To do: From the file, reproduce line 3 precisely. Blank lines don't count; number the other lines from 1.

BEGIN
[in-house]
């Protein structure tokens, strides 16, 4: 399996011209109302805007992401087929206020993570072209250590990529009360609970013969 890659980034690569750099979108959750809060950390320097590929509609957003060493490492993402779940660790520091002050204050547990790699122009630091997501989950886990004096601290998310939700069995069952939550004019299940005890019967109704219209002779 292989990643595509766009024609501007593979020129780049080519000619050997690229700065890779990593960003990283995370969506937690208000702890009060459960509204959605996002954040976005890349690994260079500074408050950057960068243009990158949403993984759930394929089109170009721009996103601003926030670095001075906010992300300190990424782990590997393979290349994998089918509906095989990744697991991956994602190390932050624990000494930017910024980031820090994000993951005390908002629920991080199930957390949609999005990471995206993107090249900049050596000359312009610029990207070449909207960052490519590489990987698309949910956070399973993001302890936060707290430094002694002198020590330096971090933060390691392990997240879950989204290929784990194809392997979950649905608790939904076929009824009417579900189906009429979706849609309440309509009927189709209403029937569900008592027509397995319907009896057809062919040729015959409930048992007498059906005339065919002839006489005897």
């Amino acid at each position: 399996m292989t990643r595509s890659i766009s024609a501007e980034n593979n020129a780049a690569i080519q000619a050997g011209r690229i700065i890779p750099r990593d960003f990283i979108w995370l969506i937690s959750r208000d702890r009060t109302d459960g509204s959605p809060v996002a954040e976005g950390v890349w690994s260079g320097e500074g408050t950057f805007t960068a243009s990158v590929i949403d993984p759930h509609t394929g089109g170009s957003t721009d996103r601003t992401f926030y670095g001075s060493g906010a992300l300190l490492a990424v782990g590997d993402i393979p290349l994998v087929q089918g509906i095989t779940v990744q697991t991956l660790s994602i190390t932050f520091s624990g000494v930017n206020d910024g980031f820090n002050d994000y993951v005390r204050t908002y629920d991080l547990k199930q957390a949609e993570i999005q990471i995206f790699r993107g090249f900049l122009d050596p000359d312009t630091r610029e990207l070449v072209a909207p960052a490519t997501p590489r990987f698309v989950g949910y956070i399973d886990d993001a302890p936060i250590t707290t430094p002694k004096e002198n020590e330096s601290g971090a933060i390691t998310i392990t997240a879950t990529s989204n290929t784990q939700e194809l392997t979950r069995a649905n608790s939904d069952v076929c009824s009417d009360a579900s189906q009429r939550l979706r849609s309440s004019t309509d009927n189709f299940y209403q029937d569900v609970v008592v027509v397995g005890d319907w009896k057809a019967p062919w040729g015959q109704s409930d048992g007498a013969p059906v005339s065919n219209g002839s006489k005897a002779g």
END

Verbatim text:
């Amino acid at each position: 399996m292989t990643r595509s890659i766009s024609a501007e980034n593979n020129a780049a690569i080519q000619a050997g011209r690229i700065i890779p750099r990593d960003f990283i979108w995370l969506i937690s959750r208000d702890r009060t109302d459960g509204s959605p809060v996002a954040e976005g950390v890349w690994s260079g320097e500074g408050t950057f805007t960068a243009s990158v590929i949403d993984p759930h509609t394929g089109g170009s957003t721009d996103r601003t992401f926030y670095g001075s060493g906010a992300l300190l490492a990424v782990g590997d993402i393979p290349l994998v087929q089918g509906i095989t779940v990744q697991t991956l660790s994602i190390t932050f520091s624990g000494v930017n206020d910024g980031f820090n002050d994000y993951v005390r204050t908002y629920d991080l547990k199930q957390a949609e993570i999005q990471i995206f790699r993107g090249f900049l122009d050596p000359d312009t630091r610029e990207l070449v072209a909207p960052a490519t997501p590489r990987f698309v989950g949910y956070i399973d886990d993001a302890p936060i250590t707290t430094p002694k004096e002198n020590e330096s601290g971090a933060i390691t998310i392990t997240a879950t990529s989204n290929t784990q939700e194809l392997t979950r069995a649905n608790s939904d069952v076929c009824s009417d009360a579900s189906q009429r939550l979706r849609s309440s004019t309509d009927n189709f299940y209403q029937d569900v609970v008592v027509v397995g005890d319907w009896k057809a019967p062919w040729g015959q109704s409930d048992g007498a013969p059906v005339s065919n219209g002839s006489k005897a002779g």